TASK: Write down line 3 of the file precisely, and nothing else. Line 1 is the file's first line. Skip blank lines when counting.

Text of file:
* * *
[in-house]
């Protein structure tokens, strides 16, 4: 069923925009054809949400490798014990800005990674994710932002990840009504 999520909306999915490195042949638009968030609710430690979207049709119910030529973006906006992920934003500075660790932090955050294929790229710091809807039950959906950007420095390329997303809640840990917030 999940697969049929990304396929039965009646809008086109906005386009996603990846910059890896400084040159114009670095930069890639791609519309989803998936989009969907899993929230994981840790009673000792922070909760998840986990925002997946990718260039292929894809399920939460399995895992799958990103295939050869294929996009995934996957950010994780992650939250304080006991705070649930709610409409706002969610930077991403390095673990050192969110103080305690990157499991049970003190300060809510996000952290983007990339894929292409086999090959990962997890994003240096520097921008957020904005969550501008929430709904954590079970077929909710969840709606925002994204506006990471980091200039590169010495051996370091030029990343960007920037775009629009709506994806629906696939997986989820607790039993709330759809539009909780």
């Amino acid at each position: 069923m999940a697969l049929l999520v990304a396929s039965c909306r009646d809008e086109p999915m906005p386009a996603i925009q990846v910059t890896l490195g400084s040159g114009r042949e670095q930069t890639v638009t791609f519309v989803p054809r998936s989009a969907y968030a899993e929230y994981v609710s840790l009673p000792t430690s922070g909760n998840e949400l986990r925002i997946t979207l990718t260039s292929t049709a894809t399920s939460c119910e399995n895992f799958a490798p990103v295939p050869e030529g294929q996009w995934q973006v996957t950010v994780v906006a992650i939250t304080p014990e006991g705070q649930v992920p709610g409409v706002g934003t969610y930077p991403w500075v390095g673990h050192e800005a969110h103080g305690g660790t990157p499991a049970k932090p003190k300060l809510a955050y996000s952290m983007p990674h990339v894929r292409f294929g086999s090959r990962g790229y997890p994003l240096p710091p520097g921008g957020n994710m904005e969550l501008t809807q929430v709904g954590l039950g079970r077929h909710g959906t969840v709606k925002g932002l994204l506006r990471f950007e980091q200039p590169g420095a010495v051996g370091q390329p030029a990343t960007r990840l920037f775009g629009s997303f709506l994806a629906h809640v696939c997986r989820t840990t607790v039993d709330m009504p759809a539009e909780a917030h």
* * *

């Amino acid at each position: 069923m999940a697969l049929l999520v990304a396929s039965c909306r009646d809008e086109p999915m906005p386009a996603i925009q990846v910059t890896l490195g400084s040159g114009r042949e670095q930069t890639v638009t791609f519309v989803p054809r998936s989009a969907y968030a899993e929230y994981v609710s840790l009673p000792t430690s922070g909760n998840e949400l986990r925002i997946t979207l990718t260039s292929t049709a894809t399920s939460c119910e399995n895992f799958a490798p990103v295939p050869e030529g294929q996009w995934q973006v996957t950010v994780v906006a992650i939250t304080p014990e006991g705070q649930v992920p709610g409409v706002g934003t969610y930077p991403w500075v390095g673990h050192e800005a969110h103080g305690g660790t990157p499991a049970k932090p003190k300060l809510a955050y996000s952290m983007p990674h990339v894929r292409f294929g086999s090959r990962g790229y997890p994003l240096p710091p520097g921008g957020n994710m904005e969550l501008t809807q929430v709904g954590l039950g079970r077929h909710g959906t969840v709606k925002g932002l994204l506006r990471f950007e980091q200039p590169g420095a010495v051996g370091q390329p030029a990343t960007r990840l920037f775009g629009s997303f709506l994806a629906h809640v696939c997986r989820t840990t607790v039993d709330m009504p759809a539009e909780a917030h």